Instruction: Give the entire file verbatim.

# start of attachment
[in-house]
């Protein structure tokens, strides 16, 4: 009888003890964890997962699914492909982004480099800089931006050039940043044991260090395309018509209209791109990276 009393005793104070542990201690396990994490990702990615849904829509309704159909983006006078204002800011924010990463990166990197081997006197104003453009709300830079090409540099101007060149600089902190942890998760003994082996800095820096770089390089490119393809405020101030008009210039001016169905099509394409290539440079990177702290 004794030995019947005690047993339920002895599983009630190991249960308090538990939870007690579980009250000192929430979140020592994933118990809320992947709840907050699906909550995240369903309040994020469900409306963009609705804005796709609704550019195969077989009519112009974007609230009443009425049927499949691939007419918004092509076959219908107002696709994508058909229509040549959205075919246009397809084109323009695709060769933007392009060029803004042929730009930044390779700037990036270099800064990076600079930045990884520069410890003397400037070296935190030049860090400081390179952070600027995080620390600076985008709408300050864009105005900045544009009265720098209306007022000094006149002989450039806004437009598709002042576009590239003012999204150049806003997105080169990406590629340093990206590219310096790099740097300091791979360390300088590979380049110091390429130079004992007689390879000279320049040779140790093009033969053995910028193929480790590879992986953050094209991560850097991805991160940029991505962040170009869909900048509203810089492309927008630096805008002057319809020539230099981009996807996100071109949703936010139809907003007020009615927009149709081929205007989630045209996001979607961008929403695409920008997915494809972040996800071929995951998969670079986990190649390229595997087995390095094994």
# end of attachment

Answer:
[in-house]
């Protein structure tokens, strides 16, 4: 009888003890964890997962699914492909982004480099800089931006050039940043044991260090395309018509209209791109990276 009393005793104070542990201690396990994490990702990615849904829509309704159909983006006078204002800011924010990463990166990197081997006197104003453009709300830079090409540099101007060149600089902190942890998760003994082996800095820096770089390089490119393809405020101030008009210039001016169905099509394409290539440079990177702290 004794030995019947005690047993339920002895599983009630190991249960308090538990939870007690579980009250000192929430979140020592994933118990809320992947709840907050699906909550995240369903309040994020469900409306963009609705804005796709609704550019195969077989009519112009974007609230009443009425049927499949691939007419918004092509076959219908107002696709994508058909229509040549959205075919246009397809084109323009695709060769933007392009060029803004042929730009930044390779700037990036270099800064990076600079930045990884520069410890003397400037070296935190030049860090400081390179952070600027995080620390600076985008709408300050864009105005900045544009009265720098209306007022000094006149002989450039806004437009598709002042576009590239003012999204150049806003997105080169990406590629340093990206590219310096790099740097300091791979360390300088590979380049110091390429130079004992007689390879000279320049040779140790093009033969053995910028193929480790590879992986953050094209991560850097991805991160940029991505962040170009869909900048509203810089492309927008630096805008002057319809020539230099981009996807996100071109949703936010139809907003007020009615927009149709081929205007989630045209996001979607961008929403695409920008997915494809972040996800071929995951998969670079986990190649390229595997087995390095094994």